Nine-time 24hrs champion gives the current crop some tips
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£85,885 when new
Less than one year in, and it’s time to get excited over the Jaguar F-Type all over again. What we have here is the new Coupe body. If that’s not enough, we’ve also got the R badge. With that, the supercharged 5.0-litre engine is cranked up to 542bhp, as opposed to the 488bhp of the far-from-unexciting V8S Convertible. But first, let’s just look at it. We all know the Convertible is a shapely article to begin with. But the Coupe has even more to offer, because the designers’ canvas extends above the waistline. And they made the most this extra scope for their artistry. The roof arches over to a hatchback with a sharply tapering window. The side glass isn’t just a bare triangle but has an upward kink that emphasises the sweep of the wheel-arches. Best of all, the whole cabin narrows to give a deep and meaningful rear haunch. The tail slopes higher than the Convertible’s horizontal boot lid, and there’s no need to make space for the folded soft top. This means this is the first F-Type that doesn’t demand you send your spare underpants ahead by courier. The boot isn’t big but it’s perfectly OK, with a useful extra bin beneath the flat floor too. Never mind your bags, what about you? Well the cabin is nice and snug, but there’s enough headroom, and the pillar-less design means you can see back over your shoulder at junctions.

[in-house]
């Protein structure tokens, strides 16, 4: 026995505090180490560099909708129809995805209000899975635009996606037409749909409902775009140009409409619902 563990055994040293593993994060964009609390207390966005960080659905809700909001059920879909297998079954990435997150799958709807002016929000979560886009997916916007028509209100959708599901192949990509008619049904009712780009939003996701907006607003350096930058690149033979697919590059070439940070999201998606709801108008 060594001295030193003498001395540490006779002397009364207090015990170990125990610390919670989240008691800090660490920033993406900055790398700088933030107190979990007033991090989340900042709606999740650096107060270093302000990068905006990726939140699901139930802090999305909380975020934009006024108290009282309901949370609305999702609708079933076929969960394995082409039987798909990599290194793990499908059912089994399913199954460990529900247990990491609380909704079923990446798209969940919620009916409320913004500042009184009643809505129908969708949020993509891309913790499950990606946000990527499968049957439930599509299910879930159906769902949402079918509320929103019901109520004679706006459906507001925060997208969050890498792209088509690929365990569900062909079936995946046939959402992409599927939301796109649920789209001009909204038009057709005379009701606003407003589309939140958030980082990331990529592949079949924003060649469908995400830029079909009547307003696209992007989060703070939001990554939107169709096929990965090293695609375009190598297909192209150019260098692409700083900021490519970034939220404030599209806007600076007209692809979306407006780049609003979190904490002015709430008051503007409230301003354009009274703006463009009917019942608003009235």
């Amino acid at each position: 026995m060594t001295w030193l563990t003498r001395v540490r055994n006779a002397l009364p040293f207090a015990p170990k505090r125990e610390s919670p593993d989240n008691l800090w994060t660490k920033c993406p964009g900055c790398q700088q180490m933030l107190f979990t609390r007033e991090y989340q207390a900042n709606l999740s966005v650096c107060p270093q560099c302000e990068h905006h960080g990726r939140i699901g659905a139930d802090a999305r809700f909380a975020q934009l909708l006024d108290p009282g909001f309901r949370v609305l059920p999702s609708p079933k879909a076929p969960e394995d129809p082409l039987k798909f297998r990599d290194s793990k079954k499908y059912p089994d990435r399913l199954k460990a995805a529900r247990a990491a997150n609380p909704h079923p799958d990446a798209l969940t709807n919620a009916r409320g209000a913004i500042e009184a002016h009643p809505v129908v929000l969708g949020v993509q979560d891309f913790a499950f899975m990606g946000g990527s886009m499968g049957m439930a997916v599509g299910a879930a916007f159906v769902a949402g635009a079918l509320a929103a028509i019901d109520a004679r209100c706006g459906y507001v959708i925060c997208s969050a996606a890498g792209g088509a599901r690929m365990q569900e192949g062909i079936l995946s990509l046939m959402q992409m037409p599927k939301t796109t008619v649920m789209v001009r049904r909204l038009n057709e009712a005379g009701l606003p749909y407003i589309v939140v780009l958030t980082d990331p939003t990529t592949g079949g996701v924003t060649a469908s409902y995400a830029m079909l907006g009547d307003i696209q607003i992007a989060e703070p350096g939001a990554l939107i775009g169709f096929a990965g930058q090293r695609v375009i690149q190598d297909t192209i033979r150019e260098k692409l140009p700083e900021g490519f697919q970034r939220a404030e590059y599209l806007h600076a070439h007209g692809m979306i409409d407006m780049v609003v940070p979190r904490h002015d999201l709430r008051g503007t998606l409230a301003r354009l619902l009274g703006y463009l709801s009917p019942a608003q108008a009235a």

The silhouette is largely clean of obvious aero trickery, but at 70mph a spoiler pops up from the trailing edge of the rear screen. There’s no positive downforce, but it kills any lift. The hard roof makes the car nearly twice as rigid, though the cloth-roof version is hardly soggy. The windscreen pillar and side rail is a very clever single-piece hydroformed extrusion. Even so, it’s not obvious why this all-aluminium two-seater is 200kg heavier than a steel-and-aluminium 2+2 911. Don’t be fooled by the stickers saying this is a prototype. The engineers say it drives like the final thing. All that seemed to be awaiting a last fettle was the boot carpet. As it sits in the pit-lane of a dry racetrack, with my name on it, I’m prepared to overlook the boot carpet. Straight out of the traps, there’s a different quality to the sound versus the bombastic V8 roadster. Because the rear screen would reflect rear-tyre and exhaust noise right to your ears, the engineers had to be careful to staunch the volume more. So there’s extra padding, and the exhaust doesn’t open its noisy-flaps until higher up the revs. Result is, when you’re driving with some moderation, the car is a little more civilised. But crank it up and here comes the familiar brutal V8 howl, and the spitting on the over-run as you pull the down paddle and it chews through the ratios. The R’s extra power doesn’t make the engine feel peaky. That’s because it comes with extra mid-range torque too. So you’ve basically got a car that’s scalded-cat fast from about 3000rpm upwards. It does 0-62 in 4.2 sec, and that’s definitely traction-limited. Point of fact, it’s often better to go round corners a gear higher than you expected, making it easier to keep the tyres on the right side of traction. High revs plus low gears generally means wheelspin. That said, the Coupe seems more benign than the Roadster. They’ve recalibrated the rear e-diff and the adaptive dampers (same hardware, new calibrations). The springs are very slightly stiffer, to take advantage of the new body stiffness. The car isn’t supposed to ride any more firmly (we’ll have to get it on the road rather than track to find out) but there’s better traction. At the limit, you can ease the tail out. Under the same circumstances, the V8S roadster tends to zap out like a flick-knife. The R Coupe turns in slightly more faithfully too, by gently brushing its inside brake for a torque-vectoring effect. Have to say I didn’t notice. But I did get more steering feel mid-corner than I remember from the convertible. Maybe that’s the stiffer body allowing better precision and feedback - it’s the sort of thing lap times don’t measure but humans feel. And adore. The whole car feels sharp and adjustable and confident - more so than the Roadster, and that beat a 911 cabrio when we had them together. Jaguar has lined up with the opposition and is now offering carbon-ceramic brakes. The iron ones might have been getting tired after a morning on the track, but they still seemed to be doing the job. Then I switched to a carbon-braked car and at the end of the first straight I had to accelerate again before the corner because they’d pulled up so soon. So the carbon jobs are the smart choice if you drive your F-Type at tracks (probably few do) or down mountain passes (maybe more). The R gets standard race seats and other spec goodies that are optional elsewhere on the range, so it’s the dearest F at £85,000. That’s the same as the 911 Carrera S PDK. Which has 100bhp less. For the F-Type V6 and V6S, the Coupes are cheaper than the Roadsters. So the lovely 380bhp V6S Coupe is about the price most people pay for a mildly optioned Cayman S. People once said the F-Type was expensive. This might shut them up.
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